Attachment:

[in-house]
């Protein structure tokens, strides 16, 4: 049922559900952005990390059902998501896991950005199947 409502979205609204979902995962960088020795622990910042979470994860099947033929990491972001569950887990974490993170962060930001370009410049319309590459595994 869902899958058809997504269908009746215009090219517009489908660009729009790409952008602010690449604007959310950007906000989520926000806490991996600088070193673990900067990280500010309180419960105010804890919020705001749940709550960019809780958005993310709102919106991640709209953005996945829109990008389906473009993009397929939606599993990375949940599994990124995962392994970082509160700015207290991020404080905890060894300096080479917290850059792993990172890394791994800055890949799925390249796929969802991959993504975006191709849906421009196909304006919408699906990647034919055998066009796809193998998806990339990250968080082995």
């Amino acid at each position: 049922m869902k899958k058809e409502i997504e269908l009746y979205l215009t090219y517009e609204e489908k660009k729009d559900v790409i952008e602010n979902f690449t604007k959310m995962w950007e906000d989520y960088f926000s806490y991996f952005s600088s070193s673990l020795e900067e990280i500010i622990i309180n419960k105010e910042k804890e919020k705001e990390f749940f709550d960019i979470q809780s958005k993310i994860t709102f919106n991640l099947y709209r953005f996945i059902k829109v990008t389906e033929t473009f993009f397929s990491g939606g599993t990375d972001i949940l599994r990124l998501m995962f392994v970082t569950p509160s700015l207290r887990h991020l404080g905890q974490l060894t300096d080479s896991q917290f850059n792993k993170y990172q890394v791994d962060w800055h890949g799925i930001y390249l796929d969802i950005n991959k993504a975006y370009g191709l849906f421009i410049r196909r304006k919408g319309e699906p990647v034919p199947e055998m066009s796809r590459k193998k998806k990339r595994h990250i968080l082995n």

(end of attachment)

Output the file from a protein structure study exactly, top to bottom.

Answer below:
[in-house]
């Protein structure tokens, strides 16, 4: 049922559900952005990390059902998501896991950005199947 409502979205609204979902995962960088020795622990910042979470994860099947033929990491972001569950887990974490993170962060930001370009410049319309590459595994 869902899958058809997504269908009746215009090219517009489908660009729009790409952008602010690449604007959310950007906000989520926000806490991996600088070193673990900067990280500010309180419960105010804890919020705001749940709550960019809780958005993310709102919106991640709209953005996945829109990008389906473009993009397929939606599993990375949940599994990124995962392994970082509160700015207290991020404080905890060894300096080479917290850059792993990172890394791994800055890949799925390249796929969802991959993504975006191709849906421009196909304006919408699906990647034919055998066009796809193998998806990339990250968080082995």
């Amino acid at each position: 049922m869902k899958k058809e409502i997504e269908l009746y979205l215009t090219y517009e609204e489908k660009k729009d559900v790409i952008e602010n979902f690449t604007k959310m995962w950007e906000d989520y960088f926000s806490y991996f952005s600088s070193s673990l020795e900067e990280i500010i622990i309180n419960k105010e910042k804890e919020k705001e990390f749940f709550d960019i979470q809780s958005k993310i994860t709102f919106n991640l099947y709209r953005f996945i059902k829109v990008t389906e033929t473009f993009f397929s990491g939606g599993t990375d972001i949940l599994r990124l998501m995962f392994v970082t569950p509160s700015l207290r887990h991020l404080g905890q974490l060894t300096d080479s896991q917290f850059n792993k993170y990172q890394v791994d962060w800055h890949g799925i930001y390249l796929d969802i950005n991959k993504a975006y370009g191709l849906f421009i410049r196909r304006k919408g319309e699906p990647v034919p199947e055998m066009s796809r590459k193998k998806k990339r595994h990250i968080l082995n």